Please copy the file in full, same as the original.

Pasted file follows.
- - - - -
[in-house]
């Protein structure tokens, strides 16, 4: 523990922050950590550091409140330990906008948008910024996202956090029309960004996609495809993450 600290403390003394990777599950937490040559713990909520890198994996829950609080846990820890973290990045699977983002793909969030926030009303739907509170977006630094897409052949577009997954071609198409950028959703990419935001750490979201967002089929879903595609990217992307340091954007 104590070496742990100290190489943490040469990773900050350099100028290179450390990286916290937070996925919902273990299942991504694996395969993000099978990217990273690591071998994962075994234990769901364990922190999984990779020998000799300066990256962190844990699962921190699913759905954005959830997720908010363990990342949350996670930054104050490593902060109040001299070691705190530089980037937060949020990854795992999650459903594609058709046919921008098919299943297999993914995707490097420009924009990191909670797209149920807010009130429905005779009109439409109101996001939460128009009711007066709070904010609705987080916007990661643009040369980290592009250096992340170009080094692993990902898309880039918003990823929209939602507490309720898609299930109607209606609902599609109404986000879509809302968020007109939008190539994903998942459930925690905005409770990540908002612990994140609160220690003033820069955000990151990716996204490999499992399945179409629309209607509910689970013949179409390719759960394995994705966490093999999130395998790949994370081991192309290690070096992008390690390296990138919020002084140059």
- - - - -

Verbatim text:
[in-house]
């Protein structure tokens, strides 16, 4: 523990922050950590550091409140330990906008948008910024996202956090029309960004996609495809993450 600290403390003394990777599950937490040559713990909520890198994996829950609080846990820890973290990045699977983002793909969030926030009303739907509170977006630094897409052949577009997954071609198409950028959703990419935001750490979201967002089929879903595609990217992307340091954007 104590070496742990100290190489943490040469990773900050350099100028290179450390990286916290937070996925919902273990299942991504694996395969993000099978990217990273690591071998994962075994234990769901364990922190999984990779020998000799300066990256962190844990699962921190699913759905954005959830997720908010363990990342949350996670930054104050490593902060109040001299070691705190530089980037937060949020990854795992999650459903594609058709046919921008098919299943297999993914995707490097420009924009990191909670797209149920807010009130429905005779009109439409109101996001939460128009009711007066709070904010609705987080916007990661643009040369980290592009250096992340170009080094692993990902898309880039918003990823929209939602507490309720898609299930109607209606609902599609109404986000879509809302968020007109939008190539994903998942459930925690905005409770990540908002612990994140609160220690003033820069955000990151990716996204490999499992399945179409629309209607509910689970013949179409390719759960394995994705966490093999999130395998790949994370081991192309290690070096992008390690390296990138919020002084140059």